Full Nerd II: Nerd Harder

It seems that people really enjoyed my post about the computer history museum. At the time I wrote it, I was worried that it might constitute just a little bit too much nerd, so I held back on my initial impulse to put in more pictures and gush enthusiastically about how awesome it all was.

With hindsight, perhaps I can afford to ignore that particular mental stopcock, at least for a little while. I do not, I regret to tell you, have anymore pictures of the teapot. I do intend to buy myself a Melitta teapot at some point quite soon, however, so that it may sit in my flat and act as a most nerdy in-joke.

“Tea, anyone?”

“Yes, please.”

Pause.

“Why are you grinning like that?”

I do, however, have pictures of many other fun things. Let’s start with a reference to my current employer:

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This is one of the original Google server racks. At one point, if you typed a query into the Google homepage, this is where the magic happened. If you have any familiarity at all with how servers usually look, you might be scratching your heading and thinking that this one does not look entirely right. Let me help you with that:

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Yes, you can see all of the components. No, that is not normal. Yes, each individual server would normally have its own case. No, under normal circumstances sheets of cardboard would not be used as the insulation between motherboard and shelf. Yes, that is an awful lot of servers to fit into a single rack. Yes again, that would require very good air circulation, but you’ll have a bloody difficult time finding a case that gives better circulation than no case at all. No, you would not expect a server to bow in the middle like that…

Two things the early Google was known for: providing the best search results; and being very, very frugal when it came to equipment purchasing.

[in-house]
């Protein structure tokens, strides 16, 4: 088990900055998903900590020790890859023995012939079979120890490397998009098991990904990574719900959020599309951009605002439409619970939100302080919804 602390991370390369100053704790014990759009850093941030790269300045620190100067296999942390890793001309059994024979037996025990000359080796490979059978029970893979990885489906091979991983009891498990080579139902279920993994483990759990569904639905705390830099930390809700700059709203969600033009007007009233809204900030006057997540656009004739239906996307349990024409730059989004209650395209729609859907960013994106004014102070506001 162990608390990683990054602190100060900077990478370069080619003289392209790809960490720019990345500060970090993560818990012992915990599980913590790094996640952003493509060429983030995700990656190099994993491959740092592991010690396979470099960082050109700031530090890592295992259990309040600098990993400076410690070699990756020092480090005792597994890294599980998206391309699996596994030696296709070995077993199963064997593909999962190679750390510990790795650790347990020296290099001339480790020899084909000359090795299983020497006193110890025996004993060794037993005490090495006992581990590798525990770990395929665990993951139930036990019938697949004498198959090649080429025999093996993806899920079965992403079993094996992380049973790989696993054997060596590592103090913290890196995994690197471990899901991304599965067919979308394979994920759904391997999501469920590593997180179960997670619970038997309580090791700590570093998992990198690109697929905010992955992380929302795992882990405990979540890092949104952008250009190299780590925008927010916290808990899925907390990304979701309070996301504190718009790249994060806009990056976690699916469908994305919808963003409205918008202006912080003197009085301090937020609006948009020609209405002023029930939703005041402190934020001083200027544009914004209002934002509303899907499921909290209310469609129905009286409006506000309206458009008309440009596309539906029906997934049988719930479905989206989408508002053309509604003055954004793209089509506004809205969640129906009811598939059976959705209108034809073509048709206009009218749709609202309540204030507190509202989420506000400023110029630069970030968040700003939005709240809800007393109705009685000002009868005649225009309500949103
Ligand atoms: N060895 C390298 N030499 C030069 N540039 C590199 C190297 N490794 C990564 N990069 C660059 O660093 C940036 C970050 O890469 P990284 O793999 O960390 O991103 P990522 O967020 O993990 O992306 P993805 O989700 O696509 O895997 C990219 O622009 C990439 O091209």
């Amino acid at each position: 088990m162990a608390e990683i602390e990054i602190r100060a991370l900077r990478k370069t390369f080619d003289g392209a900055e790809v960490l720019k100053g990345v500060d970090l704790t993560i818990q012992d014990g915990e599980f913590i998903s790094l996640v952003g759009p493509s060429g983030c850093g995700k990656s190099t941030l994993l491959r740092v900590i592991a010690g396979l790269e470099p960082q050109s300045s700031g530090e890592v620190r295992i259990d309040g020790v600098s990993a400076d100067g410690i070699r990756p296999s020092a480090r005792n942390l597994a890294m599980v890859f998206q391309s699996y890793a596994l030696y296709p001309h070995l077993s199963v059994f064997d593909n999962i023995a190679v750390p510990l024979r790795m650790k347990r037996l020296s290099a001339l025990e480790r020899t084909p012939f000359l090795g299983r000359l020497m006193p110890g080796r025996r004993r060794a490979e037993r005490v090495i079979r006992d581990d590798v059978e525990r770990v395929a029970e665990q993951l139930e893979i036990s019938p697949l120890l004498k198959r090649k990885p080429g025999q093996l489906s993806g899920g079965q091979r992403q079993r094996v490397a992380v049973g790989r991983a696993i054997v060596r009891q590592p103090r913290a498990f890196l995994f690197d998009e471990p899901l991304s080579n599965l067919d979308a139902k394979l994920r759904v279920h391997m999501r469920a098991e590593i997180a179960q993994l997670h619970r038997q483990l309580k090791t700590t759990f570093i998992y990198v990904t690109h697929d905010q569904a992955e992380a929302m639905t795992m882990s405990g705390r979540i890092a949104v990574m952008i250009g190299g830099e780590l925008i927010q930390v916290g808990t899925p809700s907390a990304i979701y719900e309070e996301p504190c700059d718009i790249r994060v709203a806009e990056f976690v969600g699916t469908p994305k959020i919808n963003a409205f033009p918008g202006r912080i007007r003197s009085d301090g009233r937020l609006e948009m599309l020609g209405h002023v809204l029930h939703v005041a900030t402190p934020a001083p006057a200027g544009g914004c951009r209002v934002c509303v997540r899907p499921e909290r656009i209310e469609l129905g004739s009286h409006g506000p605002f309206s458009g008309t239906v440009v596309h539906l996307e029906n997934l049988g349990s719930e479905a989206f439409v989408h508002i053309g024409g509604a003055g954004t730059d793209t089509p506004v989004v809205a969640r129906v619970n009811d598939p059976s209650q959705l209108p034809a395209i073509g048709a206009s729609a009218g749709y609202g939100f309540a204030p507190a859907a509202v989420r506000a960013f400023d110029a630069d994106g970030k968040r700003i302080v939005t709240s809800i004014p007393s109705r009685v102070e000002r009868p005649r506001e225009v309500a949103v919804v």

Let’s talk about something a bit more fundamental, though. Hard disks, for example. The one in the computer I’m writing this on has a capacity of around 120 GB (depending on how you measure a giga byte, but that’s a different story). Wikipedia tells me that is measures around 69.85 mm × 15 mm × 100 mm, so quite small. This is also a hard drive:

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Assuming I haven’t gotten mixed up here somewhere, this is the worlds first hard disk, and is made up of 50 24″ disks, holding a grand total of 5 million characters. Now, if  each of those characters is a one byte ASCII character (or similar) that’s approximately 5 MB, or 0.005 GB. Quite the difference in storage density, no?

Here’s a (slightly) more recent example of a hard disk, one which I’m told is actually still in use to some extent:

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Now, if my understanding is correct, this next piece looks like a hard drive, but is much closer in function to RAM:

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What’s particularly neat is that it’s based on an original design by the regrettably late, extremely great, and utterly brilliant Alan Turing.

The museum has an entire section devoted to the evolution of storage, and it’s quite fascinating. Another of the forebears of modern RAM is magnetic core memory, which looks like this:

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Now that’s quite cool, but I’d say that it’s also quite pleasing to the eye. I think I’d happily frame that, mount it, and have it hanging from the wall in my flat (somewhere close to the teapot). People walk through castles and talk in hushed tones of all the many things “these stones” have seen. All of the stories they might tell, if they could only speak. But this… unlike your average rock, this is unquestionably memory, and memory which lived through very exciting times in the development of our society. Here’s something I look at and wonder what stories it might be able to tell, and what stories it has been forced to forget.

There are many things at the Computer History Museum which are very cool and certainly raise a smile (as well as an appreciative thought as to how far things have come). There are also things which just plain stop you in your tracks; the Difference Engine, for example. Well, at the risk of repeating myself, I’m going to post another picture of it, this time from the other side, so you can see a little bit more of the mechanism: